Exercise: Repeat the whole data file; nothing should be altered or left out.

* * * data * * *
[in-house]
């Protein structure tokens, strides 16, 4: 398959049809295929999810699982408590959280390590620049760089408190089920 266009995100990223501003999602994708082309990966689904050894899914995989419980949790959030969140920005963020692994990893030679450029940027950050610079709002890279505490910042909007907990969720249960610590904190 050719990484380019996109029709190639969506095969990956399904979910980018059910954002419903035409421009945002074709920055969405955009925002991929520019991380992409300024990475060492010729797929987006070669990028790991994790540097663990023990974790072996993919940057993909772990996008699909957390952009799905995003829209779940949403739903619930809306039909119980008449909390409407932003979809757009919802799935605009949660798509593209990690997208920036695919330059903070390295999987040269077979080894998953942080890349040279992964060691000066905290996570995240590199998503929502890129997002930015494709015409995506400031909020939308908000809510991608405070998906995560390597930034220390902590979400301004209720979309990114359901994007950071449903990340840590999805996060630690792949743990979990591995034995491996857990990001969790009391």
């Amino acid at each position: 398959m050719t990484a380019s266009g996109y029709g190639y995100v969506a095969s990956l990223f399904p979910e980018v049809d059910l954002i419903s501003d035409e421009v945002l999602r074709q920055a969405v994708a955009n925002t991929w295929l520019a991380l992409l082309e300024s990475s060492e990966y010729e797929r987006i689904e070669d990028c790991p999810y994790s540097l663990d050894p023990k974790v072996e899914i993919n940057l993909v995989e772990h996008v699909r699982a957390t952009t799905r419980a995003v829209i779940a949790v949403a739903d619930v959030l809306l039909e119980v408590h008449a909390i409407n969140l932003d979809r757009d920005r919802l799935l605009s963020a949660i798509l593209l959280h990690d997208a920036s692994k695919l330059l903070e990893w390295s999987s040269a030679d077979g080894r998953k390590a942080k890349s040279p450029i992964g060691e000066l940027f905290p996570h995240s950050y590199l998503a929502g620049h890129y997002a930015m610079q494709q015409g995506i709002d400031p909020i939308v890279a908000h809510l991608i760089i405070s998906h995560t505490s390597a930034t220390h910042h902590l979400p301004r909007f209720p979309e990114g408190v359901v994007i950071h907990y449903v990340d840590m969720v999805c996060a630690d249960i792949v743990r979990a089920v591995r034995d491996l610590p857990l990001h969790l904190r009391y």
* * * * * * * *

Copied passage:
[in-house]
């Protein structure tokens, strides 16, 4: 398959049809295929999810699982408590959280390590620049760089408190089920 266009995100990223501003999602994708082309990966689904050894899914995989419980949790959030969140920005963020692994990893030679450029940027950050610079709002890279505490910042909007907990969720249960610590904190 050719990484380019996109029709190639969506095969990956399904979910980018059910954002419903035409421009945002074709920055969405955009925002991929520019991380992409300024990475060492010729797929987006070669990028790991994790540097663990023990974790072996993919940057993909772990996008699909957390952009799905995003829209779940949403739903619930809306039909119980008449909390409407932003979809757009919802799935605009949660798509593209990690997208920036695919330059903070390295999987040269077979080894998953942080890349040279992964060691000066905290996570995240590199998503929502890129997002930015494709015409995506400031909020939308908000809510991608405070998906995560390597930034220390902590979400301004209720979309990114359901994007950071449903990340840590999805996060630690792949743990979990591995034995491996857990990001969790009391």
């Amino acid at each position: 398959m050719t990484a380019s266009g996109y029709g190639y995100v969506a095969s990956l990223f399904p979910e980018v049809d059910l954002i419903s501003d035409e421009v945002l999602r074709q920055a969405v994708a955009n925002t991929w295929l520019a991380l992409l082309e300024s990475s060492e990966y010729e797929r987006i689904e070669d990028c790991p999810y994790s540097l663990d050894p023990k974790v072996e899914i993919n940057l993909v995989e772990h996008v699909r699982a957390t952009t799905r419980a995003v829209i779940a949790v949403a739903d619930v959030l809306l039909e119980v408590h008449a909390i409407n969140l932003d979809r757009d920005r919802l799935l605009s963020a949660i798509l593209l959280h990690d997208a920036s692994k695919l330059l903070e990893w390295s999987s040269a030679d077979g080894r998953k390590a942080k890349s040279p450029i992964g060691e000066l940027f905290p996570h995240s950050y590199l998503a929502g620049h890129y997002a930015m610079q494709q015409g995506i709002d400031p909020i939308v890279a908000h809510l991608i760089i405070s998906h995560t505490s390597a930034t220390h910042h902590l979400p301004r909007f209720p979309e990114g408190v359901v994007i950071h907990y449903v990340d840590m969720v999805c996060a630690d249960i792949v743990r979990a089920v591995r034995d491996l610590p857990l990001h969790l904190r009391y």